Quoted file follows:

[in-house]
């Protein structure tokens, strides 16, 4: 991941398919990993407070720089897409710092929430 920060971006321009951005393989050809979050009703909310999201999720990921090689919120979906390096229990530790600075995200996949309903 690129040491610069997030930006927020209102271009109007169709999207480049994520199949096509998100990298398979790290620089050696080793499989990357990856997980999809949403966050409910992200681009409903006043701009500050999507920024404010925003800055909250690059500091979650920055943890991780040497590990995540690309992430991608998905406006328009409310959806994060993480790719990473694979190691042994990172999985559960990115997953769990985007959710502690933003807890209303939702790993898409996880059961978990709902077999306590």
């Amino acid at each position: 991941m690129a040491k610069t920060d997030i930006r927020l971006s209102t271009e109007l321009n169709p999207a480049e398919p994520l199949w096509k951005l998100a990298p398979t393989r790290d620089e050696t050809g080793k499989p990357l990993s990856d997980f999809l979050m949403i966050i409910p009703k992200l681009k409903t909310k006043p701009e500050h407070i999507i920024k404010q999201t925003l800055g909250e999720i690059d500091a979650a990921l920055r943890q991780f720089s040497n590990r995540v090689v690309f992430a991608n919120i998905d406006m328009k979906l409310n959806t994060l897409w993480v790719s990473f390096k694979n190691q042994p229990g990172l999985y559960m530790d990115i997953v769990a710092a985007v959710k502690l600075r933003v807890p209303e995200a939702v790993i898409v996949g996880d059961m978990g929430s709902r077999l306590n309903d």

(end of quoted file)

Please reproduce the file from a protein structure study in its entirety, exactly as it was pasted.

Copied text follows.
[in-house]
């Protein structure tokens, strides 16, 4: 991941398919990993407070720089897409710092929430 920060971006321009951005393989050809979050009703909310999201999720990921090689919120979906390096229990530790600075995200996949309903 690129040491610069997030930006927020209102271009109007169709999207480049994520199949096509998100990298398979790290620089050696080793499989990357990856997980999809949403966050409910992200681009409903006043701009500050999507920024404010925003800055909250690059500091979650920055943890991780040497590990995540690309992430991608998905406006328009409310959806994060993480790719990473694979190691042994990172999985559960990115997953769990985007959710502690933003807890209303939702790993898409996880059961978990709902077999306590």
């Amino acid at each position: 991941m690129a040491k610069t920060d997030i930006r927020l971006s209102t271009e109007l321009n169709p999207a480049e398919p994520l199949w096509k951005l998100a990298p398979t393989r790290d620089e050696t050809g080793k499989p990357l990993s990856d997980f999809l979050m949403i966050i409910p009703k992200l681009k409903t909310k006043p701009e500050h407070i999507i920024k404010q999201t925003l800055g909250e999720i690059d500091a979650a990921l920055r943890q991780f720089s040497n590990r995540v090689v690309f992430a991608n919120i998905d406006m328009k979906l409310n959806t994060l897409w993480v790719s990473f390096k694979n190691q042994p229990g990172l999985y559960m530790d990115i997953v769990a710092a985007v959710k502690l600075r933003v807890p209303e995200a939702v790993i898409v996949g996880d059961m978990g929430s709902r077999l306590n309903d």